4. Bring Your Own Shopping Bags

Instead of answering the obligatory question, "Plastic or paper?" why not invest in some reusable canvas bags? The key to this, I've found, is keeping the bags in your car. Once you've unpacked your groceries, leave the empty bags by your front door and the next time you go to your car, take them with you.

Even if you opt for the plastic or paper grocery bags, you can still bring them with you on your next trip for reuse.

5. Buy Products With Less Packaging

The less packaging you buy, the less garbage you create. So look for ways to avoid excess packaging. For example, buy large bottles of juice or frozen juice concentrate instead of juice boxes; get large sizes of products rather than individually wrapped ones (portion them out into reusable containers when needed); and consider buying items like nuts and beans in bulk from a health food store or a market like Whole Foods.

It's difficult to avoid food packaging completely, so when you find yourself with boxes and plastic trays, be sure to recycle them (if your recycler accepts them). Just fold up the boxes so they lie flat in your recycling bin.

The two worst packages in the grocery store, in my opinion, are the cans that cannot be recycled or reused: pressurized whipped cream cans, and cooking-spray cans. Instead, whip up cream fresh with your mixer, or use a product like Cool Whip Light that comes in a recyclable container. And instead of cans of cooking spray, get some refillable metal or plastic oil sprayers from companies like Misto or Pampered Chef.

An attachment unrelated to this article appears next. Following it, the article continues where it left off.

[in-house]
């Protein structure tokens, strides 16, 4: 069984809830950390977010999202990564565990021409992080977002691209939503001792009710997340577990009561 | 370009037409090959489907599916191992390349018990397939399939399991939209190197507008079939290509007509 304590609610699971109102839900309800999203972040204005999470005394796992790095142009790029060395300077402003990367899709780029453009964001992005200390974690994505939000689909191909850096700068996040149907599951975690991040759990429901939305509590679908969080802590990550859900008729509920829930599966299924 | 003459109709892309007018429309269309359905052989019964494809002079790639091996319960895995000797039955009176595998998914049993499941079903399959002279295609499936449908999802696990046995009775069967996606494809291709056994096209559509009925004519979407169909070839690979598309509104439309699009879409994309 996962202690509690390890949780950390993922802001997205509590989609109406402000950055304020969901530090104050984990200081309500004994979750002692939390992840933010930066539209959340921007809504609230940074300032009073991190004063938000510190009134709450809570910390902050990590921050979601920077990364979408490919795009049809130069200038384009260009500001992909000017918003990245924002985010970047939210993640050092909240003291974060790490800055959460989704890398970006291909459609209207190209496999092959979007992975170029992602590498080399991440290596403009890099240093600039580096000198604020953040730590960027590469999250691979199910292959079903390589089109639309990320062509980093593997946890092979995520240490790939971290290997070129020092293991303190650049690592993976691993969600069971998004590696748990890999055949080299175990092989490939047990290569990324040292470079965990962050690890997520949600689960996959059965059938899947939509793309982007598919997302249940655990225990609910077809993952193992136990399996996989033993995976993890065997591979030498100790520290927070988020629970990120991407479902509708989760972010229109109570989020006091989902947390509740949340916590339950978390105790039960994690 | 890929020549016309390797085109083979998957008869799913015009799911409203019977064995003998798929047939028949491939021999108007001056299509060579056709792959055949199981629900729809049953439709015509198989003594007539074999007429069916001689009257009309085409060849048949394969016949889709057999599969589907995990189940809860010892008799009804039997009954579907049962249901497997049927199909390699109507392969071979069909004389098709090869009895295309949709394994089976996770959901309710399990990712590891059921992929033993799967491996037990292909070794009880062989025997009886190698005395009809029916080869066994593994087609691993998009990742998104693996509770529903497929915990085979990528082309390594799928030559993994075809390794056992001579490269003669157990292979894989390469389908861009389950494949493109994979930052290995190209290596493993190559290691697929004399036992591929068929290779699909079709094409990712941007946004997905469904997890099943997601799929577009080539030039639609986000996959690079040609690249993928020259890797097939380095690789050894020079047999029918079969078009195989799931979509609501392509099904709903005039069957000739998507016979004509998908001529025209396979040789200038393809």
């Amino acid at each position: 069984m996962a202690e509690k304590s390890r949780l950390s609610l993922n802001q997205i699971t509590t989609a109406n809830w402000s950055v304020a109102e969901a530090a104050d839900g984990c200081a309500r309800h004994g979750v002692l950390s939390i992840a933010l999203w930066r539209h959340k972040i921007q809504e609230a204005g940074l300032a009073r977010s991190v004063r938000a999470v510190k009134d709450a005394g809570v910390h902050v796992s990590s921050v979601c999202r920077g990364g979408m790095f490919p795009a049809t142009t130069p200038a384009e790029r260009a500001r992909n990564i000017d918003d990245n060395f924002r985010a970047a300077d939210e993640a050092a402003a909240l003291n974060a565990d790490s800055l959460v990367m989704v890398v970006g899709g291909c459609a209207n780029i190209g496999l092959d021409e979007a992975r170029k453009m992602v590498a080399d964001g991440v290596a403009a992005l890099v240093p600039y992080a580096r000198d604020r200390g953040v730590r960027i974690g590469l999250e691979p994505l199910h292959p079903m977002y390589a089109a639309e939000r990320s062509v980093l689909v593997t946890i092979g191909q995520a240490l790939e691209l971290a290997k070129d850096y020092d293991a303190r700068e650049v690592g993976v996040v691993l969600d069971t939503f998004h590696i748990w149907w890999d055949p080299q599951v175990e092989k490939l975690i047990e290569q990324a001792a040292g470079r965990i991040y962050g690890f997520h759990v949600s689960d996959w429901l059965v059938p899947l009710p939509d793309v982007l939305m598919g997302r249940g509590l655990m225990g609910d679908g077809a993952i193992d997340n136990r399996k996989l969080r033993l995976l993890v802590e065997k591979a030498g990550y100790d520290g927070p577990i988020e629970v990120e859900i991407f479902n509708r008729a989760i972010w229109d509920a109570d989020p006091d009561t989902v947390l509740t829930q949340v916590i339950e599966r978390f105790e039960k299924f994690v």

6. Recycle, Recycle, Recycle

Find out how to recycle in your area -- what the recycler accepts, whether it needs to be sorted, and where you can go to recycle. In many cities, the garbage company picks up your recycle bin on your curb, just like it does your garbage.

You can make it easy to recycle in your kitchen by finding a convenient spot (perhaps under or next to the sink) where you keep a small garbage can to collect recyclables. Every day or two, a family member can bring the recycling from the kitchen to the larger bin or can outside.

7. Plan Ahead to Minimize Trips to the Market